Brief Visit – Visible Improvement (O.D.D)

This article is part 7 of a series. If you have not read part 1, part2, part 3, and part 4 , part 5 , and part 6 – I urge you to do so if you are searching for help on this subject. If you’ve read along with me already, I want to welcome you into the next few weeks of our journey and Knight’s recovery.

Week 10 & 11 were awesome weeks for us. They were awesome (challenging) because we had set-backs & problems from Knight, but we also received some much-needed encouragement. He was doing well with the re-enforced structure we had put in place and with gentle reminders, was doing better. He’d only had a few outburst of massive anger, sever aggression, and extremely argumentative behavior. Each of these had been very trying of our patience and required much love and prayer to work through. But, in the end, we seemed to be on the right track. We constantly reminded him that he was loved, was receiving a lot of attention (that he desperately thought he wanted), and we were not going to give up on him.

During week 10 or 11 (I can’t remember which), Knight had a visit from his out-of-state mother and another relative. They remarked about how he’d grown and seemed like a totally different child to them. They were not excited about him aspiring to play football in the up-coming fall, but were happy he was involving himself in activities to use his excess energy. Their visit lasted a few hours.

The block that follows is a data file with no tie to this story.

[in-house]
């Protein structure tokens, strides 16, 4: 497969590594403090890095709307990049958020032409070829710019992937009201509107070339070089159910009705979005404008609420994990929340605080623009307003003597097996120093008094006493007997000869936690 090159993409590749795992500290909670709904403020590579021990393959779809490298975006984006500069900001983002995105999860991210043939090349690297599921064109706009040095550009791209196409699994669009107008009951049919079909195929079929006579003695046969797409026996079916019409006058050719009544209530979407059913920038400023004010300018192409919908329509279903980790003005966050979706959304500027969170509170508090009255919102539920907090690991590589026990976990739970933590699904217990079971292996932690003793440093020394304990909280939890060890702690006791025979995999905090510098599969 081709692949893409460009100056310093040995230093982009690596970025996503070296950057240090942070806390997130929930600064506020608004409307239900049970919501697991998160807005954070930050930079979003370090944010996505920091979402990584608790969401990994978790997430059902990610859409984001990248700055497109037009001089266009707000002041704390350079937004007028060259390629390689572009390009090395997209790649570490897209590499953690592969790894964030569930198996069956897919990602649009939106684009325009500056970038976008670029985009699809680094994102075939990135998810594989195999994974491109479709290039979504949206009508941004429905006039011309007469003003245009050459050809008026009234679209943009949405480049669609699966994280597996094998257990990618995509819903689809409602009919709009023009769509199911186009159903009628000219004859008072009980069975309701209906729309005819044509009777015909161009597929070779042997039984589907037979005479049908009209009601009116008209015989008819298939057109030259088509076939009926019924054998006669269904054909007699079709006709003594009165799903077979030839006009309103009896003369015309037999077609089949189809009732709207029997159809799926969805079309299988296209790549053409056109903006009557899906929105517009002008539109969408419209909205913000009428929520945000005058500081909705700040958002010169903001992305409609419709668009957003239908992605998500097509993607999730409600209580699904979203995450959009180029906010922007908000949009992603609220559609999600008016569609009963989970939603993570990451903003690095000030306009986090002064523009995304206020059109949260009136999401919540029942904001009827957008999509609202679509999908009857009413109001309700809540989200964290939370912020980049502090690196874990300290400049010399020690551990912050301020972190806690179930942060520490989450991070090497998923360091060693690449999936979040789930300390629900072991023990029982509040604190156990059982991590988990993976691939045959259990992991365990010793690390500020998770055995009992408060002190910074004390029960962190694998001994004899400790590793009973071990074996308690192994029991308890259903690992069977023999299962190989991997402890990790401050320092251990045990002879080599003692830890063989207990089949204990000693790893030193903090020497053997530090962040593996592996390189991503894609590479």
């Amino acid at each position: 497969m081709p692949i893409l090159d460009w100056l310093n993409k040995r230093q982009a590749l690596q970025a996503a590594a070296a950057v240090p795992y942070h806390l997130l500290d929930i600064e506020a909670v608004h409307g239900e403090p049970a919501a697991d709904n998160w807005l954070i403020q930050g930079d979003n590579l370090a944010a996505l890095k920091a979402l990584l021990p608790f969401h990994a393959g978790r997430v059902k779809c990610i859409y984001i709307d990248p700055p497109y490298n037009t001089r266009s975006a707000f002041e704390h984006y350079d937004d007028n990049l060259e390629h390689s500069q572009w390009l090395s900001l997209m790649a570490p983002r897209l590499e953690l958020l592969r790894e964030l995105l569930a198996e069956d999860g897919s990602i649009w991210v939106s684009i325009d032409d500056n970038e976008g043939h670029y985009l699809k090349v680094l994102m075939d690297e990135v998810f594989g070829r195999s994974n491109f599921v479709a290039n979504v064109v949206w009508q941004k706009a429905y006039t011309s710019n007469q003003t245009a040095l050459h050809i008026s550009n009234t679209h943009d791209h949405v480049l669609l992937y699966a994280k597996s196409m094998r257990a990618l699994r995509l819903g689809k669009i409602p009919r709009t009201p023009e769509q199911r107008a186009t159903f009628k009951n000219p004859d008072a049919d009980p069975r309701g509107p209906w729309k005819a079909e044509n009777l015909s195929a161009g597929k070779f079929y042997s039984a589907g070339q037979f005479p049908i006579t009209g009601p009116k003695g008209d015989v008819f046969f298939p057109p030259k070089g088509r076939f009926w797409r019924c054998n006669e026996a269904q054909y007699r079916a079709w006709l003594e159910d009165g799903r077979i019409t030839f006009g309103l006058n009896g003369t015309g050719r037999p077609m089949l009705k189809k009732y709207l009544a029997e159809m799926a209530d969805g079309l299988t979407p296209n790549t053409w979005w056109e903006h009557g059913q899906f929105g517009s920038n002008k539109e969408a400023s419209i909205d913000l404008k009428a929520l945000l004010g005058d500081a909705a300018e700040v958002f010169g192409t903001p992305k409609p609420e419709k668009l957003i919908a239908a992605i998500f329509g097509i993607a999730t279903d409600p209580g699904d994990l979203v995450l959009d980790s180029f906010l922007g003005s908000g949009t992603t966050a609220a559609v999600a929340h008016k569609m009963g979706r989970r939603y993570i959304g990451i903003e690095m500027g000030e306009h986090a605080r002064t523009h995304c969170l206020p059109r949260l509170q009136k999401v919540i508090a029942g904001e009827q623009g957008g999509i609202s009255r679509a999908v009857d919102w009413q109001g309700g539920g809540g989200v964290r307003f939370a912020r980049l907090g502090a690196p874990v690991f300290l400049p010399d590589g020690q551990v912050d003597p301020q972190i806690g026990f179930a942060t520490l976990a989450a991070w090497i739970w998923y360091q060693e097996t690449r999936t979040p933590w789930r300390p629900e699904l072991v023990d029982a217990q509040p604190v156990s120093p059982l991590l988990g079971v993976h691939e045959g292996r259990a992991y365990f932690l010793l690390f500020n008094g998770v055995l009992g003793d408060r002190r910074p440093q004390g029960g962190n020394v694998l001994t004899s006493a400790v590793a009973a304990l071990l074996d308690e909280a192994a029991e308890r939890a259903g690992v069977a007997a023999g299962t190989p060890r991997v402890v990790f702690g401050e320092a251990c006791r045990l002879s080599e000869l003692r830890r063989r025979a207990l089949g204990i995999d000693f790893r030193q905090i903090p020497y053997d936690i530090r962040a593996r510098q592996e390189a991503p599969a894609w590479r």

Hearing from someone else who knew him well before, that they could see a noticeable difference in him was a happy moment for me. I knew his father was still frustrated with him a lot of the time, but he was improving and I could see improvements daily too.

Exchanging one behavior for another

Knight’s explosive outbursts were becoming less severe and were occurring far less often. As what I understand as an outlet for his tendencies, Knight began to be defiant in passive ways. Some of his passive behaviors including:

  • Chewing on plastic and spitting the chewed up mess in the floor – When asked not to chew on the plastic, he would remove it from his mouth and throw it in a sneaky way behind furniture instead of in the trash can.
  • Spitting sunflower seeds in the floor – I can’t remember who bought them for him, but somehow Knight ended up with what appeared to be an endless supply of sun flower seeds in the shell. As a passive form of defiance, he began spitting them in the floor in every room. When asked to clean up his mess and reminded to spit them in a trash receptacle, he would just walk away and leave the shells. I made a new rule: NO MORE sun flower seeds in the house! After we moved back home, it took me 2 hours to remove all the sun flower seeds from the rental we were staying in. They were under furniture, stuck between the base boards and the walls, inside the tank of the toilet, stuck in the garbage disposal, in the kitchen drawers, and even behind the refrigerator and stove! I still have a no sun flower seeds rule in the house now!
  • Leaving his shoes & clothing in the living room (stuffed under the couch) – again, it’s a more passive way of being defiant that he was aiming at mentally. When asked about why he did these things, he would answer, “I don’t know.”